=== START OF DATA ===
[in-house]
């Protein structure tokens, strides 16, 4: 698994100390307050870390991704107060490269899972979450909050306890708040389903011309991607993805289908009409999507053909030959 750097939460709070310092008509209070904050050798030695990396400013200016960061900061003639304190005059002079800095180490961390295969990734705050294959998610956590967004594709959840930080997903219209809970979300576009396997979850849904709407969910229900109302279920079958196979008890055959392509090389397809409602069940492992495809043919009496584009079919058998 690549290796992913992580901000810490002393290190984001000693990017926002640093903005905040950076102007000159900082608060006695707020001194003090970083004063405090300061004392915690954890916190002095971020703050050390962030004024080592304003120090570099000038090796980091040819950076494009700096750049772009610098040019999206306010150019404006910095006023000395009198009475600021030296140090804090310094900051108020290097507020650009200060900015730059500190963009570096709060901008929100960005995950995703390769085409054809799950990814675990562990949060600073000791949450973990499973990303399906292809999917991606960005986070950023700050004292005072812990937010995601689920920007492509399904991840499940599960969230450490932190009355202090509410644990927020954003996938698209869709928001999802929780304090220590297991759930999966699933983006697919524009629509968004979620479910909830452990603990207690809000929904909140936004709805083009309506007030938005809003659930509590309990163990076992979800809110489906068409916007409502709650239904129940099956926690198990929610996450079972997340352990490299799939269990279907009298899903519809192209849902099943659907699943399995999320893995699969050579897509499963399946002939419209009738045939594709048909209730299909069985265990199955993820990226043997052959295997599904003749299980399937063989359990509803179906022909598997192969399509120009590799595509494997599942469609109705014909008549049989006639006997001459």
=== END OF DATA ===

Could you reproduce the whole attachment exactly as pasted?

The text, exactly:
[in-house]
């Protein structure tokens, strides 16, 4: 698994100390307050870390991704107060490269899972979450909050306890708040389903011309991607993805289908009409999507053909030959 750097939460709070310092008509209070904050050798030695990396400013200016960061900061003639304190005059002079800095180490961390295969990734705050294959998610956590967004594709959840930080997903219209809970979300576009396997979850849904709407969910229900109302279920079958196979008890055959392509090389397809409602069940492992495809043919009496584009079919058998 690549290796992913992580901000810490002393290190984001000693990017926002640093903005905040950076102007000159900082608060006695707020001194003090970083004063405090300061004392915690954890916190002095971020703050050390962030004024080592304003120090570099000038090796980091040819950076494009700096750049772009610098040019999206306010150019404006910095006023000395009198009475600021030296140090804090310094900051108020290097507020650009200060900015730059500190963009570096709060901008929100960005995950995703390769085409054809799950990814675990562990949060600073000791949450973990499973990303399906292809999917991606960005986070950023700050004292005072812990937010995601689920920007492509399904991840499940599960969230450490932190009355202090509410644990927020954003996938698209869709928001999802929780304090220590297991759930999966699933983006697919524009629509968004979620479910909830452990603990207690809000929904909140936004709805083009309506007030938005809003659930509590309990163990076992979800809110489906068409916007409502709650239904129940099956926690198990929610996450079972997340352990490299799939269990279907009298899903519809192209849902099943659907699943399995999320893995699969050579897509499963399946002939419209009738045939594709048909209730299909069985265990199955993820990226043997052959295997599904003749299980399937063989359990509803179906022909598997192969399509120009590799595509494997599942469609109705014909008549049989006639006997001459």